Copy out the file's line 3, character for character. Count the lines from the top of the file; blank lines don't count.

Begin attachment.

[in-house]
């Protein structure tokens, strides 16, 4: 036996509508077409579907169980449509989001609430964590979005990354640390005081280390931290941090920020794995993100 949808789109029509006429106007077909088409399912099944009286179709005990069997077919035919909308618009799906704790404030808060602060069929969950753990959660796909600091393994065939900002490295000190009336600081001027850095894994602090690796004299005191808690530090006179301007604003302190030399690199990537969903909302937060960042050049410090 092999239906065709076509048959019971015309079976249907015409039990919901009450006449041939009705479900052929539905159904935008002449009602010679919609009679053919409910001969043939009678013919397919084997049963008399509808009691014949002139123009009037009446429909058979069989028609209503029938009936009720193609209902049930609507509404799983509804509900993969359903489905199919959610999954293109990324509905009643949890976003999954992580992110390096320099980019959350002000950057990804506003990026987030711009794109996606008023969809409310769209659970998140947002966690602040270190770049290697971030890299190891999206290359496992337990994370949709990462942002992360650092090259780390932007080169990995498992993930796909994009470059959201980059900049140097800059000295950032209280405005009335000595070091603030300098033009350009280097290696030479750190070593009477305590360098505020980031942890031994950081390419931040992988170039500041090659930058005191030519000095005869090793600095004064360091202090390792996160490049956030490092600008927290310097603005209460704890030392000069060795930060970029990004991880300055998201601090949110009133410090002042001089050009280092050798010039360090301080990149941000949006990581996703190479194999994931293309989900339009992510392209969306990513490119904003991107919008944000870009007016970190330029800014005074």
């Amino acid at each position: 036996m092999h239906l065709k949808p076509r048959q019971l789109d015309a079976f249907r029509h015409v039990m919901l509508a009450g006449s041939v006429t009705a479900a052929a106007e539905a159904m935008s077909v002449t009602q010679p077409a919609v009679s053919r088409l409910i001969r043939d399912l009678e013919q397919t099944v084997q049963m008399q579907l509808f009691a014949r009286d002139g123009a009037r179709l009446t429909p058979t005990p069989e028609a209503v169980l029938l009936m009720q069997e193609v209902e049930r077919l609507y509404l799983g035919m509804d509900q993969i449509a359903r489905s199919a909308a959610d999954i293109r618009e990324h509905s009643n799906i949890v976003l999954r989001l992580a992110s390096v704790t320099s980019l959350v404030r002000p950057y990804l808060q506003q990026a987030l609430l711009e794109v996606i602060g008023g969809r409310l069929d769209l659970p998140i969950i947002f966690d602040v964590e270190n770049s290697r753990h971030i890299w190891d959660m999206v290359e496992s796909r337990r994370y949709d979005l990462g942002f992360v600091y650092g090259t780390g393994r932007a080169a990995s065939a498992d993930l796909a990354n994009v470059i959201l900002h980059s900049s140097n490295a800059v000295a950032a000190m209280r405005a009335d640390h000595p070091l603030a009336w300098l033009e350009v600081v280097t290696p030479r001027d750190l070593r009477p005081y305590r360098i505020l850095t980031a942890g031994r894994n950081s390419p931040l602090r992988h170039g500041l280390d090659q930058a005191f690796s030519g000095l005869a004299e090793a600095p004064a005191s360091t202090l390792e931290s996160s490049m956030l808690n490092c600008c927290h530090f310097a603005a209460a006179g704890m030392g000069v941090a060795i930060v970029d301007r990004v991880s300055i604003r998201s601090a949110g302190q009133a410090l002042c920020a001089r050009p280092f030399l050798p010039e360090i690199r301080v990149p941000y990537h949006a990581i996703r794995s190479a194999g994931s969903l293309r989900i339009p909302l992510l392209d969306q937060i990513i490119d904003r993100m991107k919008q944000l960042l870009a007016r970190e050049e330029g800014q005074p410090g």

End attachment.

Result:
């Amino acid at each position: 036996m092999h239906l065709k949808p076509r048959q019971l789109d015309a079976f249907r029509h015409v039990m919901l509508a009450g006449s041939v006429t009705a479900a052929a106007e539905a159904m935008s077909v002449t009602q010679p077409a919609v009679s053919r088409l409910i001969r043939d399912l009678e013919q397919t099944v084997q049963m008399q579907l509808f009691a014949r009286d002139g123009a009037r179709l009446t429909p058979t005990p069989e028609a209503v169980l029938l009936m009720q069997e193609v209902e049930r077919l609507y509404l799983g035919m509804d509900q993969i449509a359903r489905s199919a909308a959610d999954i293109r618009e990324h509905s009643n799906i949890v976003l999954r989001l992580a992110s390096v704790t320099s980019l959350v404030r002000p950057y990804l808060q506003q990026a987030l609430l711009e794109v996606i602060g008023g969809r409310l069929d769209l659970p998140i969950i947002f966690d602040v964590e270190n770049s290697r753990h971030i890299w190891d959660m999206v290359e496992s796909r337990r994370y949709d979005l990462g942002f992360v600091y650092g090259t780390g393994r932007a080169a990995s065939a498992d993930l796909a990354n994009v470059i959201l900002h980059s900049s140097n490295a800059v000295a950032a000190m209280r405005a009335d640390h000595p070091l603030a009336w300098l033009e350009v600081v280097t290696p030479r001027d750190l070593r009477p005081y305590r360098i505020l850095t980031a942890g031994r894994n950081s390419p931040l602090r992988h170039g500041l280390d090659q930058a005191f690796s030519g000095l005869a004299e090793a600095p004064a005191s360091t202090l390792e931290s996160s490049m956030l808690n490092c600008c927290h530090f310097a603005a209460a006179g704890m030392g000069v941090a060795i930060v970029d301007r990004v991880s300055i604003r998201s601090a949110g302190q009133a410090l002042c920020a001089r050009p280092f030399l050798p010039e360090i690199r301080v990149p941000y990537h949006a990581i996703r794995s190479a194999g994931s969903l293309r989900i339009p909302l992510l392209d969306q937060i990513i490119d904003r993100m991107k919008q944000l960042l870009a007016r970190e050049e330029g800014q005074p410090g």